The discovery and status of sibutramine
as an anti-obesity drug

by
Luque CA, Rey JA.
College of Pharmacy,
Nova Southeastern University, 3200 South University Drive,
33328, Fort Lauderdale, FL, USA
Eur J Pharmacol 2002 Apr 12;440(2-3):119-28


ABSTRACT

Sibutramine is a serotonin-norepinephrine reuptake inhibitor indicated for the management of obesity in conjunction with a reduced calorie diet. Though sibutramine was originally evaluated for possible use as an antidepressant, its research development was eventually redirected to evaluate it as an anorexiant. The pharmacological mechanisms by which sibutramine exerts its weight loss effect are likely due to a combination of reduced appetite, feelings of satiety, and possibly the induction of thermogenesis. Its efficacy for inducing an initial weight-loss and the subsequent maintenance of the weight-loss is well proven in short- and long-term clinical trials of up to 2 years duration. In general, sibutramine has been well tolerated. Increases in blood pressure and heart rate are possible adverse effects that require regular monitoring. Sibutramine is one of the few established and well-proven agents for obesity available for use today and should be considered effective in the management of patients requiring pharmacotherapy as part of the multi-modal approach to weight-loss.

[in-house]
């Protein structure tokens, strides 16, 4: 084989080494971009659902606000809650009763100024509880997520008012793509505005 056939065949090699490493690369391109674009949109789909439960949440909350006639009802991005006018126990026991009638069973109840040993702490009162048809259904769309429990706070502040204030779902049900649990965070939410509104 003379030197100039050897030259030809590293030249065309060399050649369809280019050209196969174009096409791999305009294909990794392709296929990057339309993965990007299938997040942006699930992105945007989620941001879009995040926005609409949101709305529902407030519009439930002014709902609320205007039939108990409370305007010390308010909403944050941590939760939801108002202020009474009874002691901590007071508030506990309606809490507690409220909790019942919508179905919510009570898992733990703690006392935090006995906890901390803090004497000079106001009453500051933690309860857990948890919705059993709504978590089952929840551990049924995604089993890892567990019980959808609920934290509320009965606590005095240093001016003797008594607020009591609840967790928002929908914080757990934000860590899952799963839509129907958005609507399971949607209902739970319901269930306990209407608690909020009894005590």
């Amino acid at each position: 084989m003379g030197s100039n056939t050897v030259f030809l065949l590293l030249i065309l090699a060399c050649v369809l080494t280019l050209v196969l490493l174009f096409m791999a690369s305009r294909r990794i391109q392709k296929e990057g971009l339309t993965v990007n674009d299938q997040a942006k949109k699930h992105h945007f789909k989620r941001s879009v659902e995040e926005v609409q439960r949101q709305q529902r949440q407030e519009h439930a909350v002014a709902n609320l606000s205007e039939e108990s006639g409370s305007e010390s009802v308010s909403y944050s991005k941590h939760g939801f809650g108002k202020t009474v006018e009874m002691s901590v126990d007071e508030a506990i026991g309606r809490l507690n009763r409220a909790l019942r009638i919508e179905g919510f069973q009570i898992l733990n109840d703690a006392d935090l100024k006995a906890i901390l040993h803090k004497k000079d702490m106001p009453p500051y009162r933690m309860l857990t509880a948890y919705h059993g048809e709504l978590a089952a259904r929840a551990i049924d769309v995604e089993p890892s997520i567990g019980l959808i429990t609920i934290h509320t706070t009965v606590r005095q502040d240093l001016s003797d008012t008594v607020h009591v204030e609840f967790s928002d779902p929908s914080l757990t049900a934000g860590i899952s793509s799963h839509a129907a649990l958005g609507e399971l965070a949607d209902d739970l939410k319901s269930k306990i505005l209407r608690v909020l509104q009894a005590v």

Fen/Phen
Fluoxetine
Sibutramine
Amphetamines
SSRIs and SNRIs
New slimming drugs
Sibutramine compared
Sibutramine for binge-eaters
Sibutramine v dexfenfluramine
Sibutramine as an antidepressant
Sibutramine: clinical pharmacology
Sibutramine (Meridia) for treating obesity



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